Bulimia nervosa also has a familial component, as the incidence is increased if a first-degree relative also has bulimia. In addition, twin studies of eating disorders in the United States and Europe have shown between 28 and 83 percent heritability for bulimia nervosa and binge-eating disorders. These studies avoid the bias of specific household environmental factors, but do not eliminate overarching societal pressures or influences. Feminist psychology theory has suggested that societal pressure to be “superwomen” in the setting of Western society can predispose women to develop eating disorders. There have been conflicting results regarding the association of eating disorders and sexual abuse. The rates of sexual abuse among patients with bulimia were found to be higher than healthy controls, but these increased rates of sexual abuse were similar to that seen among other psychiatric populations. Basic science research also suggests that there is a disturbance in neurotransmitter balance in patients with bulimia, particularly with serotonin. There may also be differences in the role of appetite and satiety in these patients. The release of cholecystokinin, a hormone that influences the sensation of fullness, is low at baseline in bulimic patients, and does not rise to as high levels after a meal.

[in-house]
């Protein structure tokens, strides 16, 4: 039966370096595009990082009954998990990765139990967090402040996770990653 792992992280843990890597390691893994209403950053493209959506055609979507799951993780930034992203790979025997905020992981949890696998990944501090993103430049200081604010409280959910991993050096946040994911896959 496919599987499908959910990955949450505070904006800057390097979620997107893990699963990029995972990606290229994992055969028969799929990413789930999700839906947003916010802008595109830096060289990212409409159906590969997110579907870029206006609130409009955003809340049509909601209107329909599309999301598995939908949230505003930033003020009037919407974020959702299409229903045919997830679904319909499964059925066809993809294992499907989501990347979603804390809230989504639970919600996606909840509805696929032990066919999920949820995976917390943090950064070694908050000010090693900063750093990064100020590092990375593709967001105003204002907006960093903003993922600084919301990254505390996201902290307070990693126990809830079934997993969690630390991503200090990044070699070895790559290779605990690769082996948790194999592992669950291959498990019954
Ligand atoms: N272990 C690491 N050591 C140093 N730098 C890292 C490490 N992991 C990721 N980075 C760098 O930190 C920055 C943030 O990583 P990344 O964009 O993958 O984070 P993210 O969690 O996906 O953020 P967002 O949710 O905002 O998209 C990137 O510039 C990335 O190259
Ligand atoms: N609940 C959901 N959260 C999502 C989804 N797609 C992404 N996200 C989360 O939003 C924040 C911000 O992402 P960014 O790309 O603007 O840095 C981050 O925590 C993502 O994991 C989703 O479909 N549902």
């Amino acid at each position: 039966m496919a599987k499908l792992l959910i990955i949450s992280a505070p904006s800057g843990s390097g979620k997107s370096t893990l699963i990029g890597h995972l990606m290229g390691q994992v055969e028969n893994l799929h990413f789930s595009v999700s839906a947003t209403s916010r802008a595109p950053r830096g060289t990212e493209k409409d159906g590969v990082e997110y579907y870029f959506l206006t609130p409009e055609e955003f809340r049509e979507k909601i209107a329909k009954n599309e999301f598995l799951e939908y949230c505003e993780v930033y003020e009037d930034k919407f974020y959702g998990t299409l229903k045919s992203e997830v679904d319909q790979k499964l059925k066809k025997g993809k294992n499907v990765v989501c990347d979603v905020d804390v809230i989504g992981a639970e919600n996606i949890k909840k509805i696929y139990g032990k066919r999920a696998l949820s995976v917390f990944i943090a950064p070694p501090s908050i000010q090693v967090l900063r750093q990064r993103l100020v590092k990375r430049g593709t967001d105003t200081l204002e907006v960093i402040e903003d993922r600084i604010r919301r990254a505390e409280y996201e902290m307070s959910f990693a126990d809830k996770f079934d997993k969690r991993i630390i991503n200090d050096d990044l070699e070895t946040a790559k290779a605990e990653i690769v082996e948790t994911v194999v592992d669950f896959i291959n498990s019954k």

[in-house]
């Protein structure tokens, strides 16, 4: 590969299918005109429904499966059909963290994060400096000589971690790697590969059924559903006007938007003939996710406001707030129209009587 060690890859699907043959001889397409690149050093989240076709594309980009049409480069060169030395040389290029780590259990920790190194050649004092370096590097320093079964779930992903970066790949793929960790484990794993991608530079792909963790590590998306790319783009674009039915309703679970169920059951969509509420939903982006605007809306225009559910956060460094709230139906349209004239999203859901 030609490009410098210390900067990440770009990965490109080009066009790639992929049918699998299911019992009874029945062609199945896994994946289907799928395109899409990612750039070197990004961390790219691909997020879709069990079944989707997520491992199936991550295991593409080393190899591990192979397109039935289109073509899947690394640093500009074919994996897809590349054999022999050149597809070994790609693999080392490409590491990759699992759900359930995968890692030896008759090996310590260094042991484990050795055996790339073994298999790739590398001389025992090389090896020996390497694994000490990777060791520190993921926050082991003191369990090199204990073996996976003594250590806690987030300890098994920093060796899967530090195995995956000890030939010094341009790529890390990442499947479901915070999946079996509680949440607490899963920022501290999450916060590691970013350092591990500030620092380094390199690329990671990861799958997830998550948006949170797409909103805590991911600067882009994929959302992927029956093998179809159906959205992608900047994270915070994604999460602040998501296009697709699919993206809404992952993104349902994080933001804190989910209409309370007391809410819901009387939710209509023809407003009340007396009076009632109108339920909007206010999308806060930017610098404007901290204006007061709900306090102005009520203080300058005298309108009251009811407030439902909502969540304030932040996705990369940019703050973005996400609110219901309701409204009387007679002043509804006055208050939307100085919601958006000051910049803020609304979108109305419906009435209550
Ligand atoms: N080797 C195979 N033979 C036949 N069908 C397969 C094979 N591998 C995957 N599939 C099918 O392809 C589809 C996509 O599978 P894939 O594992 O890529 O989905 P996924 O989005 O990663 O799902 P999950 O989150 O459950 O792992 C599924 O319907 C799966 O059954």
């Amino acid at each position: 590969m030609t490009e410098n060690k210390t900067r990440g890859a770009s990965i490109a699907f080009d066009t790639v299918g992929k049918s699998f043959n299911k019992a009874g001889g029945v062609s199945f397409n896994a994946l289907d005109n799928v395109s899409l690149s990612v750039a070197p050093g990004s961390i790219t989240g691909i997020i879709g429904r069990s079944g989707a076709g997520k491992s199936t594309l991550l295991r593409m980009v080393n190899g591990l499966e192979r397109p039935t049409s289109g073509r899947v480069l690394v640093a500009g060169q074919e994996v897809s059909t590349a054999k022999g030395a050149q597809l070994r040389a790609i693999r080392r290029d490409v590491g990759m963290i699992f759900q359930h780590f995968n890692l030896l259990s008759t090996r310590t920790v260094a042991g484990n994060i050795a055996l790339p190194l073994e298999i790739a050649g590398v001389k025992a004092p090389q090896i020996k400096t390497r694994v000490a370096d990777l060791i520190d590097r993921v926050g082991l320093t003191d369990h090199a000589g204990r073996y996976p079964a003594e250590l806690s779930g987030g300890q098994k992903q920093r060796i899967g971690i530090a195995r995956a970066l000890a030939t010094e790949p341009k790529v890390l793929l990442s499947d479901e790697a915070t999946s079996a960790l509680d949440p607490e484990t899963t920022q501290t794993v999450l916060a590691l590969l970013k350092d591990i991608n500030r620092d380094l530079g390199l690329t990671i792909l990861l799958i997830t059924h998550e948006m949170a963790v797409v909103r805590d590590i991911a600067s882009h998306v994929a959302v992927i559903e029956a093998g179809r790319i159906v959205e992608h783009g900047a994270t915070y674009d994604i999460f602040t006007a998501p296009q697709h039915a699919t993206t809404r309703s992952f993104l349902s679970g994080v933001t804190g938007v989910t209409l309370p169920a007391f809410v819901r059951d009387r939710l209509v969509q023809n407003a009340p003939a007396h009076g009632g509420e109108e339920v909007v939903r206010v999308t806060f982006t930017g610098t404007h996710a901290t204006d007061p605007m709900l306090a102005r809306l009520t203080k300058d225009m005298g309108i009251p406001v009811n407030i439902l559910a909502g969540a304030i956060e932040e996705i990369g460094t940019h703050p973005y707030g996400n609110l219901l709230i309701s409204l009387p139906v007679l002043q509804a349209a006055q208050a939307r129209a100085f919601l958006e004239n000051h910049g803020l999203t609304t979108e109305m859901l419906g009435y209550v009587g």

Patients with eating disorders such as bulimia have higher rates of comorbid psychiatric disorders, such as obsessive-compulsive personality traits when they are children. In addition, there is a higher rate of substance abuse in those with eating disorders. In particular, alcohol problems have a higher prevalence in those with bulimia nervosa.